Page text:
Isaac Herzog elected as Israel’s 11th president, to take office in July

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June 2 (UPI) — Isaac Herzog was elected Wednesday as Israel’s 11th president in a secret ballot of 120 lawmakers in the Knesset and will succeed Reuven Rivlin next month.

Herzog received 87 votes to opponent Miriam Peretz’s 27. Herzog will replace Rivlin on July 9, when he will begin a seven-year term.

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Herzog’s father, Chaim Herzog, was Israel’s sixth president, serving between 1983 and 1993.

“I will be president of everyone,” he said, according to The Jerusalem Post.

Herzog’s was the largest victory in any presidential election in Israeli history. Wednesday’s was the first presidential election in which none of the candidates were from the Knesset.

Israeli Prime Minister Benjamin Netanyahu congratulated Herzog for winning the post, which many observers consider mainly a symbolic position. The prime minister is Israel’s chief head of state.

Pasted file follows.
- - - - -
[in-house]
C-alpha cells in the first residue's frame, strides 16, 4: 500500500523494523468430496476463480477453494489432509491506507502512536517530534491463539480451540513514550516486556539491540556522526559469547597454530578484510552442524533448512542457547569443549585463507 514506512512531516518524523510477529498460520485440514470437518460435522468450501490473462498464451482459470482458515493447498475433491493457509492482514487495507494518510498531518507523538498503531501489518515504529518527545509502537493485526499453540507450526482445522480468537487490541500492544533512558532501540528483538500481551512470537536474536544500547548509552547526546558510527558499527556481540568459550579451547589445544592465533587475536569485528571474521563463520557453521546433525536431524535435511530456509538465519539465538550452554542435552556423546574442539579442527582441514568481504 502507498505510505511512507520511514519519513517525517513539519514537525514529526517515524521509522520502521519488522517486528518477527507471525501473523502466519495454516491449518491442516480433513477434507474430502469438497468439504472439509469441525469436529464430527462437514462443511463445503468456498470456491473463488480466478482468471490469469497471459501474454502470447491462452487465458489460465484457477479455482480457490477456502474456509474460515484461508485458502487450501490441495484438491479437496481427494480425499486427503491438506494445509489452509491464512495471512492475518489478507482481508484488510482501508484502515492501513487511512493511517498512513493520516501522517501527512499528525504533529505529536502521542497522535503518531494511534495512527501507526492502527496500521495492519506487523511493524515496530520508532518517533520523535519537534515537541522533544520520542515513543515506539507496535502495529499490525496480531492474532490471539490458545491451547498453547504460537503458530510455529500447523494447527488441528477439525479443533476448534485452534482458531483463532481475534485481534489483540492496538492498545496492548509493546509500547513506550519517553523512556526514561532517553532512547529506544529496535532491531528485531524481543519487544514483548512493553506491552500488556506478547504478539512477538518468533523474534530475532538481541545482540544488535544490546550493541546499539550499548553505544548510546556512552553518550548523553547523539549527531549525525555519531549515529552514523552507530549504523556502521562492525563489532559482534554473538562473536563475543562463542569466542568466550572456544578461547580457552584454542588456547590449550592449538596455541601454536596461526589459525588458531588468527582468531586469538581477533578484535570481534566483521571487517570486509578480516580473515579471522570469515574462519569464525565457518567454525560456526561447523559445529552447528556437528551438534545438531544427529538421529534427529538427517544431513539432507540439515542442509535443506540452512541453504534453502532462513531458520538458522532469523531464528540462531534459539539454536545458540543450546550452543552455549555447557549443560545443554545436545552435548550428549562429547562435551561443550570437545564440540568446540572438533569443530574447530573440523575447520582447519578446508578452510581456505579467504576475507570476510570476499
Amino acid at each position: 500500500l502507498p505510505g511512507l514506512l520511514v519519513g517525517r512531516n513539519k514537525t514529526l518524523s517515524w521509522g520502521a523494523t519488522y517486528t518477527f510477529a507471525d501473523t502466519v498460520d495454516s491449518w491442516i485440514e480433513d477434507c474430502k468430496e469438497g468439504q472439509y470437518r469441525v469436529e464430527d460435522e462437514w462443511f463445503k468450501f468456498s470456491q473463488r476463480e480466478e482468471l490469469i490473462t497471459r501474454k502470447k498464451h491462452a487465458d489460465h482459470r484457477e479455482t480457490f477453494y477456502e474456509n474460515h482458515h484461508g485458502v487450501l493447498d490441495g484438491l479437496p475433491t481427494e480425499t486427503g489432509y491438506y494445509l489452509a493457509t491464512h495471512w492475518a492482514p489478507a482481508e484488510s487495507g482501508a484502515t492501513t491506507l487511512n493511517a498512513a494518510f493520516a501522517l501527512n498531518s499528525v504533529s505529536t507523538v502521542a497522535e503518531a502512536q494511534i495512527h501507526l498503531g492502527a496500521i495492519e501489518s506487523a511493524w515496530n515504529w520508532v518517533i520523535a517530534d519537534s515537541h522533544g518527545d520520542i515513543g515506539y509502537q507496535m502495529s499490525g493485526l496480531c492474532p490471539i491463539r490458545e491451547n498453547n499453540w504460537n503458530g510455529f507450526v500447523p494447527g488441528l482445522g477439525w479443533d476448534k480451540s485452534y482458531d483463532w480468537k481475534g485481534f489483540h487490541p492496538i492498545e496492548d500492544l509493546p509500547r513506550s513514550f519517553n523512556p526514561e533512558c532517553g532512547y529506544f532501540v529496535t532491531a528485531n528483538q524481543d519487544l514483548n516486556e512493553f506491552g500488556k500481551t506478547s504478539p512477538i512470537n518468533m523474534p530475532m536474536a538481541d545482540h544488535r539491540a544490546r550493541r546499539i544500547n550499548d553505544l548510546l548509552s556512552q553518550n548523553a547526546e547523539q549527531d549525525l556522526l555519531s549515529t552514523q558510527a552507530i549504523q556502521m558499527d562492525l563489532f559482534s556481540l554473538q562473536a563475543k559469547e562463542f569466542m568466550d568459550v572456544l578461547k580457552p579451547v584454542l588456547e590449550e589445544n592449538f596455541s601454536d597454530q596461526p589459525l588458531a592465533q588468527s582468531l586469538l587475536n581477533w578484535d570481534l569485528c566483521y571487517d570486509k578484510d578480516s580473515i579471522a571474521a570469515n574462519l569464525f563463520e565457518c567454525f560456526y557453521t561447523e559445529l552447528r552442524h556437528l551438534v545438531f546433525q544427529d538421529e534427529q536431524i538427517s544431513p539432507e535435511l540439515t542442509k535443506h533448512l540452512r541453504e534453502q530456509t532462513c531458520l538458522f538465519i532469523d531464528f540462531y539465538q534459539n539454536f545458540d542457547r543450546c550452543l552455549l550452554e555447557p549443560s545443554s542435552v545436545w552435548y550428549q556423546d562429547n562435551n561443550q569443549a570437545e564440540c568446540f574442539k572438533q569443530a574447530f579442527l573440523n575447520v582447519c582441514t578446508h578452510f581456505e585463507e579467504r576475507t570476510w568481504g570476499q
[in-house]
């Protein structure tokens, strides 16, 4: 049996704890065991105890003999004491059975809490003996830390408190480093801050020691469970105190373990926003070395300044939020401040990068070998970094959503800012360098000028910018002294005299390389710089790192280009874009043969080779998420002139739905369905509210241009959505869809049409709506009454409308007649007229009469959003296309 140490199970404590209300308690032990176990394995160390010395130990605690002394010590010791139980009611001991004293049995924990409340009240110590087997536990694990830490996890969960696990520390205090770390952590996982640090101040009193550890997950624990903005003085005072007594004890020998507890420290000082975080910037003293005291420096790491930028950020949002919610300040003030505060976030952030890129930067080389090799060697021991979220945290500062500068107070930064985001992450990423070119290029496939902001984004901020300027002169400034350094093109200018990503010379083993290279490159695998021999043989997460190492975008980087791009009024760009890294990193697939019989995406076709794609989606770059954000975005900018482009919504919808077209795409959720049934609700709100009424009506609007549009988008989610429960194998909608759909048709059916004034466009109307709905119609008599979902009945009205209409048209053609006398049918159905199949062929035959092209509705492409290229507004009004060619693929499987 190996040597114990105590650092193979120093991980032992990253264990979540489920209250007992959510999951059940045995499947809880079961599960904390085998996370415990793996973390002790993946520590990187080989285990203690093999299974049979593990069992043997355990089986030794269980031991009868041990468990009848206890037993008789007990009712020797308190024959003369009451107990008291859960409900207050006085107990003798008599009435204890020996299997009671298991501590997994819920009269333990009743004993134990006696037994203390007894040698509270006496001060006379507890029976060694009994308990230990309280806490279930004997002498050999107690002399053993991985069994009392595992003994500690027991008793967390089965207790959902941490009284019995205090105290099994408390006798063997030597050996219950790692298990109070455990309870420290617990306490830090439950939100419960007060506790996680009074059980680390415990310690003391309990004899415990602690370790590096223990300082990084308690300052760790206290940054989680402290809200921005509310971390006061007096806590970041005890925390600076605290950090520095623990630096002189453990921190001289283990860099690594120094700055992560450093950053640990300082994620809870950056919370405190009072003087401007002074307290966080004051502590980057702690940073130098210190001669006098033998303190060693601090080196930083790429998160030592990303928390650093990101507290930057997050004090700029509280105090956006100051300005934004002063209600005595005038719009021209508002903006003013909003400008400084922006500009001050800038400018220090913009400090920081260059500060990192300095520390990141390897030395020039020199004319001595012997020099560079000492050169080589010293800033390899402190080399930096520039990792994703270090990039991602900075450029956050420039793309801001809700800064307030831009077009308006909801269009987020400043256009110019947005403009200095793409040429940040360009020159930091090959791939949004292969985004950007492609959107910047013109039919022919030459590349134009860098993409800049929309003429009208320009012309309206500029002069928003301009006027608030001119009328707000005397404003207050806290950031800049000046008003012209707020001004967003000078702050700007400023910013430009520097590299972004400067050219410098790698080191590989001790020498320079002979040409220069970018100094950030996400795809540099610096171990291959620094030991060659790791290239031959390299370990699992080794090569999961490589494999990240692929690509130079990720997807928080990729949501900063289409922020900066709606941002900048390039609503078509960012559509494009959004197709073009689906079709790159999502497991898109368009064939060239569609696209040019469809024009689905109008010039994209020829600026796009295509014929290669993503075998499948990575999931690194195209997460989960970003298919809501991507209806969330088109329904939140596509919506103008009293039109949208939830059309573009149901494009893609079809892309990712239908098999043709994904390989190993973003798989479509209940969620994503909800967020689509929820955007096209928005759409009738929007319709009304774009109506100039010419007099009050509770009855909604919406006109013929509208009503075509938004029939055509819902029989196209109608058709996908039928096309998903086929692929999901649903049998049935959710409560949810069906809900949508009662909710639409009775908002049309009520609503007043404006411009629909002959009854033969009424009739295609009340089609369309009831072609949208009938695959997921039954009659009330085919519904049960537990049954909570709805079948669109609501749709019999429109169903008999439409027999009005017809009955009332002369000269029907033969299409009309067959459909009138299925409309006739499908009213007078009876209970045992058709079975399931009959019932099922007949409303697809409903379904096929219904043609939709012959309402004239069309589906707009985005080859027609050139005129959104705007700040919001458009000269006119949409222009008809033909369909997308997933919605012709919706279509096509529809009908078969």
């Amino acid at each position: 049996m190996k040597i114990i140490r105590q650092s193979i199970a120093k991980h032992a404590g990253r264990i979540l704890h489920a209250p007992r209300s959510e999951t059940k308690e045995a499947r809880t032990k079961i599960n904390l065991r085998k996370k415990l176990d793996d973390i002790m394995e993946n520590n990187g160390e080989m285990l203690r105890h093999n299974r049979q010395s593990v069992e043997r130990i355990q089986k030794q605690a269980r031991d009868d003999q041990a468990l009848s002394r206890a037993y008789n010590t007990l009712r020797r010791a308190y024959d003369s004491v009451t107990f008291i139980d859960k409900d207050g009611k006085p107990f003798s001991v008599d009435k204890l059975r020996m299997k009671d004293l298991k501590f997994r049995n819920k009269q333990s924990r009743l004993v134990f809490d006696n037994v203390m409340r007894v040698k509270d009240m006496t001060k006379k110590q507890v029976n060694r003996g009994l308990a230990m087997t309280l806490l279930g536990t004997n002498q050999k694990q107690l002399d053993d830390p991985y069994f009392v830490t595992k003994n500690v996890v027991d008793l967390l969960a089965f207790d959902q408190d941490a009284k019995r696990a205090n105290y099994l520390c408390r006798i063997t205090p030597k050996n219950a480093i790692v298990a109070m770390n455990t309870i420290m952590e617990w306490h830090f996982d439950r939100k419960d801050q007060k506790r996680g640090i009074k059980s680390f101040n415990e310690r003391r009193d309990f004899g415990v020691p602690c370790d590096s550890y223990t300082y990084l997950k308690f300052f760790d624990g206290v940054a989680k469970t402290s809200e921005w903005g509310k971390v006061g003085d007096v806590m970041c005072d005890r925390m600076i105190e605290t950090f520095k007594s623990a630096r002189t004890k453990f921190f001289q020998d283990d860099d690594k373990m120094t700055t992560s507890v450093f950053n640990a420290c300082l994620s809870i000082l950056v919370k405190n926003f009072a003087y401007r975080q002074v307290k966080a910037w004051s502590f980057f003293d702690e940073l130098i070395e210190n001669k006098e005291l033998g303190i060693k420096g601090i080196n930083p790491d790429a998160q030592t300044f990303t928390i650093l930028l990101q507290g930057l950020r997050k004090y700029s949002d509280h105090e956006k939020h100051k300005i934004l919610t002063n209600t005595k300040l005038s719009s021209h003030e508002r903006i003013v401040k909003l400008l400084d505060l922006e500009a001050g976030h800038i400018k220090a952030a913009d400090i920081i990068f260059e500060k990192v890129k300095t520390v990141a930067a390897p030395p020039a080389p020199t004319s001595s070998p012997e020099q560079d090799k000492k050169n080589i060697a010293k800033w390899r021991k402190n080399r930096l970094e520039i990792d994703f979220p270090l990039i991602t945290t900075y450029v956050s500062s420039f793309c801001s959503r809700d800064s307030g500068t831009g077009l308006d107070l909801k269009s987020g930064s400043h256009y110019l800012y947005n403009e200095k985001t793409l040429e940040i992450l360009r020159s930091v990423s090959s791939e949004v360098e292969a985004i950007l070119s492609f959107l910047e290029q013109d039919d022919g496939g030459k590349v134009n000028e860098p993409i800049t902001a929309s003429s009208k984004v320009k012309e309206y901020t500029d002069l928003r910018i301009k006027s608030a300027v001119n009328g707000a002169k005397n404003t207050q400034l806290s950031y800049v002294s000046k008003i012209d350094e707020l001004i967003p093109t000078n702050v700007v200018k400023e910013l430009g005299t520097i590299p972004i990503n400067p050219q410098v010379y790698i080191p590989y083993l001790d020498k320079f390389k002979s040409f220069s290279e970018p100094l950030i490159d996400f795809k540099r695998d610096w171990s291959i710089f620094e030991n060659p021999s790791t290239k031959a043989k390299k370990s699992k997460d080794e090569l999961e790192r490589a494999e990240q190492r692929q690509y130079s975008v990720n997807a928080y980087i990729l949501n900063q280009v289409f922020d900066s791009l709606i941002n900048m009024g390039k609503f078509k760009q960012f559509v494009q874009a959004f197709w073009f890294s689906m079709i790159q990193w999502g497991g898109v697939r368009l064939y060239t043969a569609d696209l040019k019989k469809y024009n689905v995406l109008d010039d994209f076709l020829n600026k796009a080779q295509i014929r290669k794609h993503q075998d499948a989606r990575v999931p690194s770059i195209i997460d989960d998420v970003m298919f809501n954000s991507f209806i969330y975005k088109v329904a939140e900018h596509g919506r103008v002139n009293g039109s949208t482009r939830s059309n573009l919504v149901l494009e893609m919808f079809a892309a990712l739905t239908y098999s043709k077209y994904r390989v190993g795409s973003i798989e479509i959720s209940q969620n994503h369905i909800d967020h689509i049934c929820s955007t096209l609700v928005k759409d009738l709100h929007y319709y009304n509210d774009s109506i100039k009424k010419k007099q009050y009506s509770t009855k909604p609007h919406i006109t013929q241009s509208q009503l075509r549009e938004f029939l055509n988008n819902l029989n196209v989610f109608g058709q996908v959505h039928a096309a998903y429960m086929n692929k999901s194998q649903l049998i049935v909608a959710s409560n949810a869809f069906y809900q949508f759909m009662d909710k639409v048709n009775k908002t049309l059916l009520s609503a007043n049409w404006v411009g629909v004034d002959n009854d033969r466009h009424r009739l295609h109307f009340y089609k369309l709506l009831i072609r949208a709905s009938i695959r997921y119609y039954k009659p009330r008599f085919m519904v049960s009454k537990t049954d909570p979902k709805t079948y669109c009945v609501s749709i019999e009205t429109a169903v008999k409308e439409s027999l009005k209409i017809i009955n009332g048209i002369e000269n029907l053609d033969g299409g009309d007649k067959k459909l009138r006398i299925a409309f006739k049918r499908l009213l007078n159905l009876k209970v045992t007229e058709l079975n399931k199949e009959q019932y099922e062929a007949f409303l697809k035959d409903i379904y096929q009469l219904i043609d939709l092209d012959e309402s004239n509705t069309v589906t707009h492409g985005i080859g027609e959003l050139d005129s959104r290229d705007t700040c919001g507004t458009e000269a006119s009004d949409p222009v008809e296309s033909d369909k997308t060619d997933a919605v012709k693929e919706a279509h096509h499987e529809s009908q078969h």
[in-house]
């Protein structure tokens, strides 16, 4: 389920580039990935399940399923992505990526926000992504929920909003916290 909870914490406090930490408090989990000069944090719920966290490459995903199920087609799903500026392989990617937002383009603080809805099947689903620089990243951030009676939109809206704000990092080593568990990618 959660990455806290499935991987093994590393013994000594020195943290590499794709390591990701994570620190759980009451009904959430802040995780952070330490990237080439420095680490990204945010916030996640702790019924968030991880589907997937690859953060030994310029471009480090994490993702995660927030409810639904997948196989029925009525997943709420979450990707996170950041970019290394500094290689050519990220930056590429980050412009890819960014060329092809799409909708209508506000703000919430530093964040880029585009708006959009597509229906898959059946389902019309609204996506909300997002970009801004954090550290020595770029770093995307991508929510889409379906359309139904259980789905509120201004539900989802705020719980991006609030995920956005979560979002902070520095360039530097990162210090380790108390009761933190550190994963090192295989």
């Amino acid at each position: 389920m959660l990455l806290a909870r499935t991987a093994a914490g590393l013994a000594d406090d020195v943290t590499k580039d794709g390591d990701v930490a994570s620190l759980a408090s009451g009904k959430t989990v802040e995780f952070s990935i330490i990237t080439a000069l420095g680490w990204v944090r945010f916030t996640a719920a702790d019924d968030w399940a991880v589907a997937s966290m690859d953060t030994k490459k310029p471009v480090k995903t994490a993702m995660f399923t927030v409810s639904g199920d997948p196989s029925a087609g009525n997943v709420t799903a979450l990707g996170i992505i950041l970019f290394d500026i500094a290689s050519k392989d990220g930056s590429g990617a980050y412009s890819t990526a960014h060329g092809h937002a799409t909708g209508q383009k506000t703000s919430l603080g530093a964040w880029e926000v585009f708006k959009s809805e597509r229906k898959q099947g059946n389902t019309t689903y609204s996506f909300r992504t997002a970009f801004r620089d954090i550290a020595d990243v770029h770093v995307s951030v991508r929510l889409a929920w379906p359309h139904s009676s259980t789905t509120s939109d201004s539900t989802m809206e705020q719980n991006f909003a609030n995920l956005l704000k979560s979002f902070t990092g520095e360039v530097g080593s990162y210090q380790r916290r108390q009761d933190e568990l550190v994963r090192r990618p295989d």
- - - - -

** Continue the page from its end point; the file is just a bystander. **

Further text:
Herzog, 60, is former head of Israel’s Labor Party and unsuccessfully ran against Netanyahu in the 2013 parliamentary elections. His uncle Abba Eban was Israel’s first foreign minister and ambassador to the United States, and his grandfather was the country’s first chief rabbi.

Since leaving the Knesset in 2018, Herzog has led the Jewish Agency, a nonprofit that works to promote immigration.

U.S. President Joe Biden congratulated Herzog on his victory on behalf of the United States.

“Throughout his career, President-elect Herzog has demonstrated his unwavering commitment to strengthening Israel’s security, advancing dialogue and building bridges across the global Jewish community,” Biden said in a statement. “I am confident that under his presidency, the partnership between Israel and the United States will continue to grow and deepen.”

Meanwhile, opposition parties later Wednesday agreed to a power-sharing government that will unseat Netanyahu.

Yamina Party leader Naftali Bennett, former defense minister, announced during a televised address Monday that he will form a government with Yair Lapid, chairman of the Yesh Atid Party.

Under the proposal, Bennett would take over as prime minister, later to be succeeded by Lapid.

Four inconclusive elections held in the last two years have allowed Netanyahu to remain in power despite rising dissatisfaction with his 12-year rule among right-wing leaders outside of his own Likud Party.